RFC: draft API for JEP 269 Convenience Collection Factories

Timo Kinnunen timo.kinnunen at gmail.com
Mon Oct 19 14:40:22 UTC 2015

Having one less import-statement that has to be written -- while editing a file -- by Content Assist/IntelliSense/Code Completion is a small improvement, but apart from that going from:
	ArrayList<String> als = new ArrayList<>(Arrays.asList("a", "b", "c"));
	ArrayList<String> als = new ArrayList<>(List.of("a", "b", "c"));

may otherwise be a regression. Arrays.asList() isn't immutable so it can just wrap the array without copying, but an immutable List.of() has to make a defensive copy. The ArrayList constructor can't easily pick up the slack either, it needs to create a copy too. Otherwise stashing a reference as in the following could be used to create a mutable immutable List:

	String[] mutableArray;
	List<String> immutableList;
	ArrayList<String> als = new ArrayList<>(immutableList  = List.of(mutableArray = new String[] { "a", "b", "c" }));

Then again a mutable List looking like an immutable List can also be easily created with:
	List<String> immaybemutableList = new ArrayList<>(Arrays.asList("a", "b", "c"));

and I'm left wondering how much utility is in a truly immutable List that no-one else can freely share trusting it to be immutable. Having to sprinkle some List.ensureImmutable(immaybemutableList) method calls everywhere would be pretty bad.

Sent from Mail for Windows 10

From: Peter Levart
Sent: Sunday, October 18, 2015 20:42
To: Stuart Marks;Remi Forax
Cc: core-libs-dev
Subject: Re: RFC: draft API for JEP 269 Convenience Collection Factories

On 10/17/2015 06:46 PM, Stuart Marks wrote:
> On 10/10/15 6:55 AM, Remi Forax wrote:
>> There is an issue with LinkedHashMap (resp LinkedHashSet),
>> it inherits from HashMap /facepalm/, and static methods are 
>> accessible through class inheritance /facepalm/.
>> So if LinkedHashMap doesn't declare some methods of(),
>>    LinkedHashMap.of("foo")
>> will return a HashMap :(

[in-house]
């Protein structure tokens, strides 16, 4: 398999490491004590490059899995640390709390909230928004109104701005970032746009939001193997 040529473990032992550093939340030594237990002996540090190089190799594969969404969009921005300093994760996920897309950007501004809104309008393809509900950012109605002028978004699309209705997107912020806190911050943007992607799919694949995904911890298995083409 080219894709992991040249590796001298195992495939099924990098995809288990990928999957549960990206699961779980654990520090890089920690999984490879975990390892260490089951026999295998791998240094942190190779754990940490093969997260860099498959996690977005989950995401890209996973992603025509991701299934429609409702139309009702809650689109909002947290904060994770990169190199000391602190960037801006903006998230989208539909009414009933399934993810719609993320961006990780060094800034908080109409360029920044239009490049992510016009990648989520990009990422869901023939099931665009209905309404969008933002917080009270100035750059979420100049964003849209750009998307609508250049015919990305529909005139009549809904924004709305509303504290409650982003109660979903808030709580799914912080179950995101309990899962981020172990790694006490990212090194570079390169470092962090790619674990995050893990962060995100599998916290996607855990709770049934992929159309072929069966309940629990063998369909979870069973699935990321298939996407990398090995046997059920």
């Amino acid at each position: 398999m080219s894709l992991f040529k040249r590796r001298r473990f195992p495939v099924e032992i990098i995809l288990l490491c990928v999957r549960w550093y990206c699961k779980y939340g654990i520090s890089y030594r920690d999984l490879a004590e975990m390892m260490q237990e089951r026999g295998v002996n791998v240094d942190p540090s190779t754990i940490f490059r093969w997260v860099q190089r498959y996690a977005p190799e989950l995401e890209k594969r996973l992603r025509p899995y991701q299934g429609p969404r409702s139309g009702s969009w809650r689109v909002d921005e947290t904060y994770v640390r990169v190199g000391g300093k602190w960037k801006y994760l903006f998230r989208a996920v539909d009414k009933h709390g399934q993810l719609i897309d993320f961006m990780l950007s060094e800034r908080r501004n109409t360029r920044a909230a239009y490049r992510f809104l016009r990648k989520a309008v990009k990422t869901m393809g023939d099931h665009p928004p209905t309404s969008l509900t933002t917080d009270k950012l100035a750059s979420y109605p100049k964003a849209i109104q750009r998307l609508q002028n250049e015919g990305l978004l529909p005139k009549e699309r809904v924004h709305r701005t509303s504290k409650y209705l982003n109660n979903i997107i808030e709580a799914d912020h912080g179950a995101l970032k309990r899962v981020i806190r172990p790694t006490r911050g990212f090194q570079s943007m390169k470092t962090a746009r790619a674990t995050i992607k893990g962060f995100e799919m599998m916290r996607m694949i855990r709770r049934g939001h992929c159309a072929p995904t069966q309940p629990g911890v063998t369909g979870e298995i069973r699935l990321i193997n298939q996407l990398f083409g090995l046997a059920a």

> Hi Rémi,
> Thanks for pointing this out. I had forgotten about "inheritance" of 
> static methods. /Facepalm/ indeed. The original proposal (July 2014) 
> avoided this issue by adding static methods only on interfaces, which 
> are *not* inherited. When we added statics on concrete classes this 
> problem returned.
> (I view calling an "inherited" class static method to be poor coding 
> style, but neither javac nor NetBeans warns about it.)
> Well, perhaps we won't be adding static factories to the concrete 
> collections after all, so maybe we can dodge this issue. See messages 
> downthread.
> s'marks

Concrete classes have constructors. With diamonds, if you are lucky. ;-)

Why not adding some constructors like:

public class ArrayList<E> {
     // existing
     public ArrayList(int initialCapacity)
     public ArrayList()
     public ArrayList(Collection<? extends E> c)

     // new
     public ArrayList(E e1)
     public ArrayList(E e1, E e2)
     public ArrayList(E e1, E e2, E e3)
     public ArrayList(E... es)

There might be some problems with a few cases like:

List<Integer> list1 = new ArrayList<>(42); // empty list with capacity 42
List<Integer> list2 = new ArrayList<>((Integer) 42); // list with single 

And consequently some source incompatibilities in rare occasions. But 
would that hurt too much?

The question is, and that applies to .of() static methods too, whether 
there should be overloads that take 'initialCapacity' too. The 
programmer's choice of mutable collection (instead of immutable one) is 
probably a consequence of expanding the collection later. So pre-sizing 
it to the number of initial elements is rarely optimal.

Mutable collections maybe just need a set of instance methods (defaults 
on Collection with covariant overrides on implementations?) that are 
used to add a bunch of elements and return 'this', like:

public class ArrayList<E> {

     public ArrayList<E> addElements(E e1)
     public ArrayList<E> addElements(E e1, E e2)
     public ArrayList<E> addElements(E e1, E e2, E e3)
     public ArrayList<E> addElements(E ... es)

Unfortunately, diamonds are not possible in such arrangement as javac 
infers ArrayList<Object> for the following:

         ArrayList<String> als = new ArrayList<>().addElements("a", "b", 

Error:(16, 61) java: incompatible types: ArrayList<java.lang.Object> 
cannot be converted to ArrayList<java.lang.String>

So it would have to be written explicitly as:

         ArrayList<String> als = new 
ArrayList<String>().addElements("a", "b", "c");

The question is also whether initialization expressions with mutable 
collections and initial sets of elements would really be that frequent 
in practice. Currently we can use this:

         ArrayList<String> als = new ArrayList<>(Arrays.asList("a", "b", 

If it can be changed to this:

         ArrayList<String> als = new ArrayList<>(List.of("a", "b", "c"));

...it's an improvement.

Regards, Peter

More information about the core-libs-dev mailing list